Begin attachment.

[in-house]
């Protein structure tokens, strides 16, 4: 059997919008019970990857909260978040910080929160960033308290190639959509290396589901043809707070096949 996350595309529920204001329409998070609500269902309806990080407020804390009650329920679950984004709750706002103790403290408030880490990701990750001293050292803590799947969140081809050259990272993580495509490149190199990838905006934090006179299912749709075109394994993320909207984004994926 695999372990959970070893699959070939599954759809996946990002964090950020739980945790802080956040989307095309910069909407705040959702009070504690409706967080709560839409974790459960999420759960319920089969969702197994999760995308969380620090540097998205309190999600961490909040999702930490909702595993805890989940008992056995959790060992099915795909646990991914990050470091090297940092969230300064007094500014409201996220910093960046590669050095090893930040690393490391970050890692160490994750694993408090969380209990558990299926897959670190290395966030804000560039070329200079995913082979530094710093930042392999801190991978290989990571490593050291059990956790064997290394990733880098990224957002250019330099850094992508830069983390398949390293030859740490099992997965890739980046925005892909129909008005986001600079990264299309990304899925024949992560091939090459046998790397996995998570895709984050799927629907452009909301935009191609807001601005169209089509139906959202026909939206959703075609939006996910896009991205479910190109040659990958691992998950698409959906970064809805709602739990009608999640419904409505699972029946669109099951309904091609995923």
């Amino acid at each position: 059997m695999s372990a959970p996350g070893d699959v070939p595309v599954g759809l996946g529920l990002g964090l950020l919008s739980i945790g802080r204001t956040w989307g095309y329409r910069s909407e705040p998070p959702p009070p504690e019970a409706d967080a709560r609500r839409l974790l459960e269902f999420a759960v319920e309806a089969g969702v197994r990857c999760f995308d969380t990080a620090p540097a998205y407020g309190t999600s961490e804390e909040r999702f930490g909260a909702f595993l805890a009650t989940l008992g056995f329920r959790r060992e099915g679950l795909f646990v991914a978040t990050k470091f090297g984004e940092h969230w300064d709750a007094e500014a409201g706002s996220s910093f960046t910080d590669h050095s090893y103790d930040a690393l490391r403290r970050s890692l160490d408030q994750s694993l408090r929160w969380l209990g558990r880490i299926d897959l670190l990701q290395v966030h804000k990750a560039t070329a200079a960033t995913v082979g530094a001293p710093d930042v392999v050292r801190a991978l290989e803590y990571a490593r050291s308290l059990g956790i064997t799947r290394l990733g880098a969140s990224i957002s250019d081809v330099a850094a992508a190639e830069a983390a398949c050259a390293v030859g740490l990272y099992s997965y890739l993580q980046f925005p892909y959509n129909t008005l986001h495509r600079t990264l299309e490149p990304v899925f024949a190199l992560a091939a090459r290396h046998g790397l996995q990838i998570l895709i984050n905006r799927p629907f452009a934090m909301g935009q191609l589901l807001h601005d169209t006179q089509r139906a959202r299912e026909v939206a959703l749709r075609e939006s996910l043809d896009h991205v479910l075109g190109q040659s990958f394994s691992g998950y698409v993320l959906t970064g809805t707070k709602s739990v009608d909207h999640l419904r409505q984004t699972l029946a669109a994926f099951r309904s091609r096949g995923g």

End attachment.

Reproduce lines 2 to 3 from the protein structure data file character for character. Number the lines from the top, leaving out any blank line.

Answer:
């Protein structure tokens, strides 16, 4: 059997919008019970990857909260978040910080929160960033308290190639959509290396589901043809707070096949 996350595309529920204001329409998070609500269902309806990080407020804390009650329920679950984004709750706002103790403290408030880490990701990750001293050292803590799947969140081809050259990272993580495509490149190199990838905006934090006179299912749709075109394994993320909207984004994926 695999372990959970070893699959070939599954759809996946990002964090950020739980945790802080956040989307095309910069909407705040959702009070504690409706967080709560839409974790459960999420759960319920089969969702197994999760995308969380620090540097998205309190999600961490909040999702930490909702595993805890989940008992056995959790060992099915795909646990991914990050470091090297940092969230300064007094500014409201996220910093960046590669050095090893930040690393490391970050890692160490994750694993408090969380209990558990299926897959670190290395966030804000560039070329200079995913082979530094710093930042392999801190991978290989990571490593050291059990956790064997290394990733880098990224957002250019330099850094992508830069983390398949390293030859740490099992997965890739980046925005892909129909008005986001600079990264299309990304899925024949992560091939090459046998790397996995998570895709984050799927629907452009909301935009191609807001601005169209089509139906959202026909939206959703075609939006996910896009991205479910190109040659990958691992998950698409959906970064809805709602739990009608999640419904409505699972029946669109099951309904091609995923």
């Amino acid at each position: 059997m695999s372990a959970p996350g070893d699959v070939p595309v599954g759809l996946g529920l990002g964090l950020l919008s739980i945790g802080r204001t956040w989307g095309y329409r910069s909407e705040p998070p959702p009070p504690e019970a409706d967080a709560r609500r839409l974790l459960e269902f999420a759960v319920e309806a089969g969702v197994r990857c999760f995308d969380t990080a620090p540097a998205y407020g309190t999600s961490e804390e909040r999702f930490g909260a909702f595993l805890a009650t989940l008992g056995f329920r959790r060992e099915g679950l795909f646990v991914a978040t990050k470091f090297g984004e940092h969230w300064d709750a007094e500014a409201g706002s996220s910093f960046t910080d590669h050095s090893y103790d930040a690393l490391r403290r970050s890692l160490d408030q994750s694993l408090r929160w969380l209990g558990r880490i299926d897959l670190l990701q290395v966030h804000k990750a560039t070329a200079a960033t995913v082979g530094a001293p710093d930042v392999v050292r801190a991978l290989e803590y990571a490593r050291s308290l059990g956790i064997t799947r290394l990733g880098a969140s990224i957002s250019d081809v330099a850094a992508a190639e830069a983390a398949c050259a390293v030859g740490l990272y099992s997965y890739l993580q980046f925005p892909y959509n129909t008005l986001h495509r600079t990264l299309e490149p990304v899925f024949a190199l992560a091939a090459r290396h046998g790397l996995q990838i998570l895709i984050n905006r799927p629907f452009a934090m909301g935009q191609l589901l807001h601005d169209t006179q089509r139906a959202r299912e026909v939206a959703l749709r075609e939006s996910l043809d896009h991205v479910l075109g190109q040659s990958f394994s691992g998950y698409v993320l959906t970064g809805t707070k709602s739990v009608d909207h999640l419904r409505q984004t699972l029946a669109a994926f099951r309904s091609r096949g995923g």